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Posts Tagged ‘Deep Cuts exhibit’

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museum We happened on an amazing exhibit at the Currier Museum of Art in Manchester, New Hampshire. The museum itself was a wonderful unexpected find, as we didn’t originally plan on spending time in Manchester (except to fly in and out).

We went to the Currier on our recent visit to New Hampshire as we wanted to visit Frank Lloyd Wright’s Zimmerman House, and the only way to do that is to take a guided tour from the museum. We had time to look around the museum a little after lunch in their attractive Winter Garden Café (which is actually indoors), and decided on the special exhibit called Deep Cuts, Contemporary Paper Cutting.

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The beautiful doorway into the museum from the Garden Cafe

It was on from February 25-May 21, 2017, so sadly it is no longer there. Hopefully, because it was so interesting and popular, it will move to another museum for more people to see it.

The exhibit is on paper cutting and we entered with all the wrong expectations: We imagined the traditional Chinese paper cuttings, or perhaps cut-paper portrait silhouettes, as we have seen in Paris at Place du Tertre in Montmartre.

But no, this is way more than that. These contemporary artists reconsider, redefine and even subvert the centuries-old art of paper cutting. They slice, shred and abrade paper using blades, scissors, lasers, and even belt sanders. The range of materials is mind-boggling—from handmade artisan paper, to office stationery, books, wallpaper, currency notes, and shopping bags.

Since its invention around two thousand years ago, paper has become a commonplace material, permeating practically every aspect of our lives. In this exhibit we see how paper can be transformed from ordinary to extraordinary, from practical to thought-provoking; for example, some explore political or social topics.

Some of the artists use traditional techniques, but with new subjects. Others have made sculptural objects that challenge the flatness and fragility of paper. Others have cut printed paper to create works that explore the information and power normally linked with text. A bank note is very powerful and artists may cut it to make a statement. This also hints at a recent shift towards digital banking.

Some artists dissect documents, newspapers or books to question the information printed on them. By reforming them into something else, the artists show how intended meanings can change.

This lovely “picture” is an example of that, but I don’t have the artist information about it.

text picture

Another theme is how a growing focus on recyclable paper products is affecting paper’s role in our economies and society.

Of all the pieces we saw, we randomly chose 5 to showcase here. The others were all fascinating, but for some it was difficult to get the detailed information on them.

Currency collage, called The World is Yours, 2006, by C. K. Wilde, American (born 1972). As the board tells us, “This world map is composed of pieces of currency from many countries. Paper money affords a wide palette of color and design while also carrying the political weight of the various world democracies, monarchies, dictatorships, and other government. This map further suggests that global wealth is controlled by a handful of people, often including those whose faces appear on the currency. In Wilde’s work, cutting up money can be seen as a disruption of power and wealth.”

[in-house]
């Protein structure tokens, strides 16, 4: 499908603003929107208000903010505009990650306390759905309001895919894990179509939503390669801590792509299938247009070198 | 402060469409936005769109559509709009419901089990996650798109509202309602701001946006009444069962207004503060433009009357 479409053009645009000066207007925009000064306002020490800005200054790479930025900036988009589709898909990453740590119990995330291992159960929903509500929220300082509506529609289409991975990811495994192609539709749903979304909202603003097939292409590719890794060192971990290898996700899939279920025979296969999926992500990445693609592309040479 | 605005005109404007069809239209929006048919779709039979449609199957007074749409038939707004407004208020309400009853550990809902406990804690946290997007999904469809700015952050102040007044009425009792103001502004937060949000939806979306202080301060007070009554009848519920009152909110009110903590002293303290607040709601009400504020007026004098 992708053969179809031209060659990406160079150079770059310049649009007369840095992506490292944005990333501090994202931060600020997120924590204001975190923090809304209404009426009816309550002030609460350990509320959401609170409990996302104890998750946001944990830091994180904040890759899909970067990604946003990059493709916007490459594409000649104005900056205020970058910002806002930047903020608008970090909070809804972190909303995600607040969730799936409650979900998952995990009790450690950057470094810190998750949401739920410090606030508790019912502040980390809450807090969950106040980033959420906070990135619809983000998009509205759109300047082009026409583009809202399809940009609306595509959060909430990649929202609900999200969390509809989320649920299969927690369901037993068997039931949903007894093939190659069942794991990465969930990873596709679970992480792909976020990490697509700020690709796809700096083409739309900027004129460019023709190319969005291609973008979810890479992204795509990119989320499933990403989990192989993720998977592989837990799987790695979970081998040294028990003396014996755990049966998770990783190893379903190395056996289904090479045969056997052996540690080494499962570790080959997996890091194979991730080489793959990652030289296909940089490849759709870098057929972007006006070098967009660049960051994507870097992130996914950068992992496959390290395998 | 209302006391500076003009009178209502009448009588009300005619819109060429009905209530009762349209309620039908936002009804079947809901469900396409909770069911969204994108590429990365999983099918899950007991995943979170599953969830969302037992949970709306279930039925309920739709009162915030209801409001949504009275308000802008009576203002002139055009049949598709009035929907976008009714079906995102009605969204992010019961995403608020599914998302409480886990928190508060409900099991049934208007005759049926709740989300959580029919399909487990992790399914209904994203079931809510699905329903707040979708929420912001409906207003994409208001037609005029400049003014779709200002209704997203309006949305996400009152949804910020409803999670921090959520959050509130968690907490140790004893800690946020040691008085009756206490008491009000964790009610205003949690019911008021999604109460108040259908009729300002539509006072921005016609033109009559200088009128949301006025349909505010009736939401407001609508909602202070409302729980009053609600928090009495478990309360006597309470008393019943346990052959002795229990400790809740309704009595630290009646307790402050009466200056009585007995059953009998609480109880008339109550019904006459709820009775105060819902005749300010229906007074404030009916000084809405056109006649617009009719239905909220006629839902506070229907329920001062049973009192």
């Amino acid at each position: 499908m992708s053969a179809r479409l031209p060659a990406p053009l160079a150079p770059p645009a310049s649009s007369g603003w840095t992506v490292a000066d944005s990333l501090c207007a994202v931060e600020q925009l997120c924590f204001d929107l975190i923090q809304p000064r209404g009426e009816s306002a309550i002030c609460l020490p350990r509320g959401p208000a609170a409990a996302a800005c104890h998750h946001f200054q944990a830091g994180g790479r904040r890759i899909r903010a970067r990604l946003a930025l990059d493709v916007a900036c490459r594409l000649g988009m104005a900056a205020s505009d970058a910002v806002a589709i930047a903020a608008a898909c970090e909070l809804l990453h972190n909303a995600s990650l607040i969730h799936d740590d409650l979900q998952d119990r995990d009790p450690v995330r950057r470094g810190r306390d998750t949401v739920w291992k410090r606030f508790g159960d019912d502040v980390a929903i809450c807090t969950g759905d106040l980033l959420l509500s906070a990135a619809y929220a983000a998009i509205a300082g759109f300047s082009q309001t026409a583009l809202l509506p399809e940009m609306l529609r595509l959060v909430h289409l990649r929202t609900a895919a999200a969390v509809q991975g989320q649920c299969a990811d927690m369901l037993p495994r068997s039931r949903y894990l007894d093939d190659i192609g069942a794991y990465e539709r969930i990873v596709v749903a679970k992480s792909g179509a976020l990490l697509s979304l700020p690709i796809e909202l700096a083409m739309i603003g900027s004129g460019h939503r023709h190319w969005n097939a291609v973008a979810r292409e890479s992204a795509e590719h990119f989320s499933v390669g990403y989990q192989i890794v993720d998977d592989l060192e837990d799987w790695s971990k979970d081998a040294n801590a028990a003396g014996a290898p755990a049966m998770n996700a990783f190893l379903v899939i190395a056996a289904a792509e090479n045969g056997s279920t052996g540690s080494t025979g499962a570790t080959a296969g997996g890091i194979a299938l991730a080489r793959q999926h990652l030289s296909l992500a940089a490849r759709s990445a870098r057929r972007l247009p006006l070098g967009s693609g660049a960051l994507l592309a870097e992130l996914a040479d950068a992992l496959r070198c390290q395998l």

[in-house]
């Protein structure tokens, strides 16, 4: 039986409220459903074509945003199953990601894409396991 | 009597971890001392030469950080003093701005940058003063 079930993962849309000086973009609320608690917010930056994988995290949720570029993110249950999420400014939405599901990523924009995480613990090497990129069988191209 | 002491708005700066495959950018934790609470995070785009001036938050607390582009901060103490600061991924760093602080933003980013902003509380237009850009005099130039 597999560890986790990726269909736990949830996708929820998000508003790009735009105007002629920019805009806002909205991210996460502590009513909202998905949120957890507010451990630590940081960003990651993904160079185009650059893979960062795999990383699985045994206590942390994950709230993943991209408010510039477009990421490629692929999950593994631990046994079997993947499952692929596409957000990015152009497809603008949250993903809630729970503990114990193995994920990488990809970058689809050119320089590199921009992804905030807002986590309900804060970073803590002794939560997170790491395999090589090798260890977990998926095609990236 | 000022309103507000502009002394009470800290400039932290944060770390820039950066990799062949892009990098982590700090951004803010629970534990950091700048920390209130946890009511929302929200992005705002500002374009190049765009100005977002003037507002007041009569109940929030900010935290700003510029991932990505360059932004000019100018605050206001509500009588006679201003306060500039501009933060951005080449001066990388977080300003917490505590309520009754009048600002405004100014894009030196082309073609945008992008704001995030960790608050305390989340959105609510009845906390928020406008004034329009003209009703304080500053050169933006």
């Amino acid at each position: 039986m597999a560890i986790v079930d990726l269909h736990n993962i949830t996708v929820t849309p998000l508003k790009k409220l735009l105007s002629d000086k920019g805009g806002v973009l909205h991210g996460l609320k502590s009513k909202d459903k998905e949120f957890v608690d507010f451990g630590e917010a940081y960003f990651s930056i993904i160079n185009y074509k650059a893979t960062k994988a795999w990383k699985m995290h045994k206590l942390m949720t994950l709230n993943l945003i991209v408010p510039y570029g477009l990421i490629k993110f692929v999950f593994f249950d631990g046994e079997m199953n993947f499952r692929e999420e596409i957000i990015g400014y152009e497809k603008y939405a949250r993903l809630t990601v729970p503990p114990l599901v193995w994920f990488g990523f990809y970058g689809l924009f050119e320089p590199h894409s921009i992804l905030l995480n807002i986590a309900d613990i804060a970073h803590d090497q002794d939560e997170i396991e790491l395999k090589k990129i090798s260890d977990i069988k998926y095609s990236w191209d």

currencymap

World map made of cut bank notes

Male Pelvis, 2012, by Lisa Nilsson, American (born 1963). This is a mulberry paper collage, and is a true-to-life anatomical cross section using intricate paper filigree. It uses Japanese mulberry paper and the gilded edges of old books.

malepelvis

Rainbow, 2017, by Li Hongbo, Chinese (born 1974). Li Hongbo uses the honeycomb technique used in traditional Chinese paper gourd making to produce striking, large-scale installations with deep symbolic meanings. As the board tells us, “The artist has cut hundreds of colorful pieces in the shape of firearms and bullets. Unfurled, the threatening silhouettes transform into beautiful flower-like sculptures. The installation evokes the fine line between war and peace, and between violence and understanding, showing that one simple act can have a transformative effect. His chosen material and subject matter are related through their shared history: the Chinese invented paper but they also invented gunpowder. For an American audience, his sculptures are inevitable and poignant evocation of the epidemic of gun violence.”

rainbow

 

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Untitled (NY Yellow), 2009, by Jane South, British (born 1965) .Made of hand-cut paper, ink, acrylic and bass wood. As the board tells us, “Jane South fabricates bewildering cut-paper constructions that seem both real and imaginary; mechanical and artistic. Complex cut elements, as well as drawings on the paper’s surface, create a web of actual and illusionistic shadows, mixing fiction and reality.”

NYYellow

Biophony of Spring, 2017, by Fred H C Liang, Chinese (born 1964). This is made from cut Arjowiggin paper. Liang makes “drawings in space” by cutting out multiple shapes that he weaves together and balances to make one large rhythmic mass. He combines traditional Chinese paper cutting with contemporary art, creating non-representational work. The name of this one “refers to the collective sound made by all living organisms in a given environment, a natural symphony.”

Biophony

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